Commentary Media

Helen Thomas: A Lifetime of ‘Firsts’

Adele M. Stan

The mind of the legendary "dean" of the White House press corps was never much of a mystery. The woman said what she thought—even when you might wish she wouldn’t.

Helen Thomas, the veteran White House reporter who had covered every president since John F. Kennedy, was such a familiar figure to reporters and anyone who ever watched a presidential press conference, that her passing on Saturday elicited a raft of obituaries filled with inevitable clichés about her tenacity, longevity, and irascible nature.

Meeting life’s final deadline at the age of 92, Thomas was described as “an institution” and a “pioneer.” That she was the unofficial “dean of the White House press corps” was duly noted, as was her ceremonial role of being the reporter who, for decades, closed each presidential press conference with the line, “Thank you, Mr. President.” And indeed, she was all those things.

The first woman assigned by a news service to cover the White House full-time, Thomas found herself on a landscape beset with obstacles, all of which she overcame during her 57 years at United Press International (UPI), which once was a worthy rival of the Associated Press. For the first 11 years that Thomas covered the White House, she wasn’t allowed to set foot in the ballroom of the National Press Club, a men-only preserve at that time, and a setting frequently used for big-deal press conferences. She went on to become the club’s first woman officer.

“I never aspired to be first; I only aspired to be there,” Thomas told an audience gathered in her honor in 2000, on the occasion of her retirement from UPI, which she left when the organization, a shell of its former self, was sold to a media company owned by the Unification Church of the Rev. Sun Myung Moon. The event took place in the very ballroom from which Thomas was once barred.

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Thomas also served as the first woman president of the White House Press Correspondents Association and of the Gridiron Club, an exclusive organization of White House journalists.

Known for her pointed questions to presidents and their aides, Thomas was a bane to presidential press secretaries. The late President Gerald R. Ford once described her style as “a fine blend of journalism and acupuncture.” During the presidency of George W. Bush, Thomas’s questioning of the administration’s attempts to link Iraq to the 9/11 terrorist attacks helped lead to her demotion in the pecking order of the White House press room; she lost her ceremonial role in the closing of presidential press conferences.

I had the pleasure of being at that National Press Club gathering 13 years ago, after Thomas announced she’d be making the transition from UPI beat reporter to columnist for the Hearst newspaper chain. Then, she still retained her front-row seat in the White House press room, and hers was still the last voice heard at a presidential press conference.

It was a heady time for women; Hillary Clinton was running for the U.S. Senate, a move many saw as positioning for a presidential bid. Thomas, taking a question from the audience on the future of women in politics, all but licked her lips at the prospect of closing a press conference with the words, “Thank you, Madam President.”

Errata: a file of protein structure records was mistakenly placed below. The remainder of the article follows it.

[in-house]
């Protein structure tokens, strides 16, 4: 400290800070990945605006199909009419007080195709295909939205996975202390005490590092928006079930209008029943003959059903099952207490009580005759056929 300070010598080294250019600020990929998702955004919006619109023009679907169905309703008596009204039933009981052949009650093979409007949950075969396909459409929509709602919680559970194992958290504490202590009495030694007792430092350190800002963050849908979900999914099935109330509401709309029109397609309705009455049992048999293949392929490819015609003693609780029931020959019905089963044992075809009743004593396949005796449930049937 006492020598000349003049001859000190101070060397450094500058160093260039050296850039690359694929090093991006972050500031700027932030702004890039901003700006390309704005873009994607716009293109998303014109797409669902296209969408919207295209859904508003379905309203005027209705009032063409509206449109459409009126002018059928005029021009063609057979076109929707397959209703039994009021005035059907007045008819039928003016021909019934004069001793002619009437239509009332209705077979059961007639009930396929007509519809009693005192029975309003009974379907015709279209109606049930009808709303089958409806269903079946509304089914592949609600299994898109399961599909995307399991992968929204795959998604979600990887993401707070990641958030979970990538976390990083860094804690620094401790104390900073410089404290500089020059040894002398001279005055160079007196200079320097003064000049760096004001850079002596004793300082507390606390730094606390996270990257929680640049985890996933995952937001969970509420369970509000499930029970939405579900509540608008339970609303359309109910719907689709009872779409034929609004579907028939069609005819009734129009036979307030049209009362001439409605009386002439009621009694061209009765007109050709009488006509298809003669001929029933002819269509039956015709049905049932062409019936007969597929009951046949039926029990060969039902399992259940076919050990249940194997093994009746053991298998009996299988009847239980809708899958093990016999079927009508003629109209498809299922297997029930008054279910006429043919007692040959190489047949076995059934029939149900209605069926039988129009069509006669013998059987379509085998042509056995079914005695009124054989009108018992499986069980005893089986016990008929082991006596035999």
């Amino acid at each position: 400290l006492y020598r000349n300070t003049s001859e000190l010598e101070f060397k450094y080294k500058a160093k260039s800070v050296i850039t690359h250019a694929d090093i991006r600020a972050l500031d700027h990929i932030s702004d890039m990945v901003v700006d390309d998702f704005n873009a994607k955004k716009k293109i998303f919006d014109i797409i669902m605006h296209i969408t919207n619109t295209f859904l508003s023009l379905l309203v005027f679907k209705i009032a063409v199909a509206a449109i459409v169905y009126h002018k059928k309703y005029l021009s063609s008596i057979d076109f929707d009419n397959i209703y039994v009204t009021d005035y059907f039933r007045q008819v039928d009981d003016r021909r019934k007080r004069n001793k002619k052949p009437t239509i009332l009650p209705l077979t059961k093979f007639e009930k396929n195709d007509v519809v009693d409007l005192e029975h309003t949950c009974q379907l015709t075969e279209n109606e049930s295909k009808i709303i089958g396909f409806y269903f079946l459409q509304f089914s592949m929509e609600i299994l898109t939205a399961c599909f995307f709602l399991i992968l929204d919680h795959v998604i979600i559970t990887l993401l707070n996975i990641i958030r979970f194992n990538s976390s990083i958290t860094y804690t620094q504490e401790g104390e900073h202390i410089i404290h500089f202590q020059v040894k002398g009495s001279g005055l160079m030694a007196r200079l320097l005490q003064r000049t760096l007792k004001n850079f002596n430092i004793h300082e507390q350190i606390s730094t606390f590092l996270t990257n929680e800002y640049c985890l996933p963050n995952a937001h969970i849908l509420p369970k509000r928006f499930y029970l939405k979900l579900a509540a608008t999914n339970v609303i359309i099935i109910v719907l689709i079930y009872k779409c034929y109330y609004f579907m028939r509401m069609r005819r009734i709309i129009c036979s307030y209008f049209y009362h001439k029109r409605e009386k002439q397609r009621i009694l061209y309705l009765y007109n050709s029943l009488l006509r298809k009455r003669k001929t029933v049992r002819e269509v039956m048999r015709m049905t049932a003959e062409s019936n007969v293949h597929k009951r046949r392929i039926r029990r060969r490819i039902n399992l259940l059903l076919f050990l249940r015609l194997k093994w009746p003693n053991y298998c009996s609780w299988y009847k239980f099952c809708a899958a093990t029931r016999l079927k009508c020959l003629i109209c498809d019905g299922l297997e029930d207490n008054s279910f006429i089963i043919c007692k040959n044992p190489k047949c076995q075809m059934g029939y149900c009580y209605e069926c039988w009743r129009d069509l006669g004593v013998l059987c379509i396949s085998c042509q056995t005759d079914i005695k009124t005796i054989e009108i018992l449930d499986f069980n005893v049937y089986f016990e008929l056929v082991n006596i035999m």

“I certainly foresee a woman president early in this century,” Thomas said.

Thomas never lost sight of what she regarded as her improbable good fortune to have landed where she did, having been a child of immigrants from Lebanon, the daughter of a man she described as illiterate. She was proud of her Arab background, and was known to dine frequently at Mama Ayesha’s, a Middle Eastern restaurant on the edge of her neighborhood. And she cheered the progress of women in both journalism and politics, often spontaneously offering encouragement.

When, in 2006, I invited her to stop by a National Press Club gathering of women who aspired to get a foothold in opinion-based media, she did so despite the lack of an honorarium, basking in the attention, but also sitting for a long time at a table of young women, taking their questions.

“I’ve always said that I wanted to die with my boots on,” Thomas once said, and she likely would have, had it not been for some ill-considered comments she made during an impromptu interview outside the White House, conducted by a rabbi with a video camera.

Asked what she had to say about Israel, Thomas, then 89, replied that “the Jews should get the hell out of Palestine.” If she had stopped there, she might have been given something of a pass, due to her age and a perspective colored by the history of her own people. But when she went on to say that Israeli Jews should “go home” to Poland and Germany “and America and everywhere,” she demonstrated a callous disregard for the legacy of the Holocaust, naming the two countries where some 6 million Jews were killed by the Nazis. Those comments spelled the end of Thomas’ journalism and speaking career.

Though she issued an apology on her website, Thomas contradicted its peacemaking tone in later interviews. While many have tried to attribute her comments to the infirmities of age, I have my doubts. People are complicated. They can do admirable things and still harbor bitterness and contempt.

The mind of Helen Thomas was never much of a mystery; the woman said what she thought. Even when you might wish she wouldn’t.

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